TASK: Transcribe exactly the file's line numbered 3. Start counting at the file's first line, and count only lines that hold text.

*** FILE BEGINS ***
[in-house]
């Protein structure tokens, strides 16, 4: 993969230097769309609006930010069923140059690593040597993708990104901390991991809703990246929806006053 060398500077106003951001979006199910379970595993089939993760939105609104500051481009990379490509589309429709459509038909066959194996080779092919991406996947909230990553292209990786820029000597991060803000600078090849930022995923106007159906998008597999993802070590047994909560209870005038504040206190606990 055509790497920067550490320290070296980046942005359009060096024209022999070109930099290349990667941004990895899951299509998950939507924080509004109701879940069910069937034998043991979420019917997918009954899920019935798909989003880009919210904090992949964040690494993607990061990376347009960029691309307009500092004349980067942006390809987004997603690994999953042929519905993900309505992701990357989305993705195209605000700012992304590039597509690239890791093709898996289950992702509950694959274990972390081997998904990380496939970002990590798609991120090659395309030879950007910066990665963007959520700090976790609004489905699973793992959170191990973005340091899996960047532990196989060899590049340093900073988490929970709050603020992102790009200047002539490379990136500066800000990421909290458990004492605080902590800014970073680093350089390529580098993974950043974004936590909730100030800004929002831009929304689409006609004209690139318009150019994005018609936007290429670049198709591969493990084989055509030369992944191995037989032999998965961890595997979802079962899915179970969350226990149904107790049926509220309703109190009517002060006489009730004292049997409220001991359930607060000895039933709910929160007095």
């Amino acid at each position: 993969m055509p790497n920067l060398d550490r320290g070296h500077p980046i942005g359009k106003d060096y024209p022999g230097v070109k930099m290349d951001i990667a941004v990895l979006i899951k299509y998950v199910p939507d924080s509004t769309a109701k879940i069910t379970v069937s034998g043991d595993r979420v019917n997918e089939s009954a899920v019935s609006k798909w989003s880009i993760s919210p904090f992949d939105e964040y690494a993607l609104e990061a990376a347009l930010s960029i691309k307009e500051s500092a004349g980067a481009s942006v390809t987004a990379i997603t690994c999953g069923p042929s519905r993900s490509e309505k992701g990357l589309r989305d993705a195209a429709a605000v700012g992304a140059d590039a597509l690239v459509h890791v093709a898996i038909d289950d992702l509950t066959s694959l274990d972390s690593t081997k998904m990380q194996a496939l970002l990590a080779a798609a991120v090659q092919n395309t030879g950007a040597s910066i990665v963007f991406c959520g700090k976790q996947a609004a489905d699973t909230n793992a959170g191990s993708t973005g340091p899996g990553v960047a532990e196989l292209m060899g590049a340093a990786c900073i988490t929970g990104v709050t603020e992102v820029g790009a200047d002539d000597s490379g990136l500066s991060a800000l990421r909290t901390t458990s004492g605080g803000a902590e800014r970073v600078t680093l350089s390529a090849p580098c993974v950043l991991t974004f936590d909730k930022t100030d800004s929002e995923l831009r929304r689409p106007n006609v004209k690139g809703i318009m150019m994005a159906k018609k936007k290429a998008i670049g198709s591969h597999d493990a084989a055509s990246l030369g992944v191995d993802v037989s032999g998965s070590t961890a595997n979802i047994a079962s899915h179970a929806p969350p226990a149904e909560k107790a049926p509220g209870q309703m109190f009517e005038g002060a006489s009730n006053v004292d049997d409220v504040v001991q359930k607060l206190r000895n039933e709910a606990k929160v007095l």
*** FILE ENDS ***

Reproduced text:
């Amino acid at each position: 993969m055509p790497n920067l060398d550490r320290g070296h500077p980046i942005g359009k106003d060096y024209p022999g230097v070109k930099m290349d951001i990667a941004v990895l979006i899951k299509y998950v199910p939507d924080s509004t769309a109701k879940i069910t379970v069937s034998g043991d595993r979420v019917n997918e089939s009954a899920v019935s609006k798909w989003s880009i993760s919210p904090f992949d939105e964040y690494a993607l609104e990061a990376a347009l930010s960029i691309k307009e500051s500092a004349g980067a481009s942006v390809t987004a990379i997603t690994c999953g069923p042929s519905r993900s490509e309505k992701g990357l589309r989305d993705a195209a429709a605000v700012g992304a140059d590039a597509l690239v459509h890791v093709a898996i038909d289950d992702l509950t066959s694959l274990d972390s690593t081997k998904m990380q194996a496939l970002l990590a080779a798609a991120v090659q092919n395309t030879g950007a040597s910066i990665v963007f991406c959520g700090k976790q996947a609004a489905d699973t909230n793992a959170g191990s993708t973005g340091p899996g990553v960047a532990e196989l292209m060899g590049a340093a990786c900073i988490t929970g990104v709050t603020e992102v820029g790009a200047d002539d000597s490379g990136l500066s991060a800000l990421r909290t901390t458990s004492g605080g803000a902590e800014r970073v600078t680093l350089s390529a090849p580098c993974v950043l991991t974004f936590d909730k930022t100030d800004s929002e995923l831009r929304r689409p106007n006609v004209k690139g809703i318009m150019m994005a159906k018609k936007k290429a998008i670049g198709s591969h597999d493990a084989a055509s990246l030369g992944v191995d993802v037989s032999g998965s070590t961890a595997n979802i047994a079962s899915h179970a929806p969350p226990a149904e909560k107790a049926p509220g209870q309703m109190f009517e005038g002060a006489s009730n006053v004292d049997d409220v504040v001991q359930k607060l206190r000895n039933e709910a606990k929160v007095l």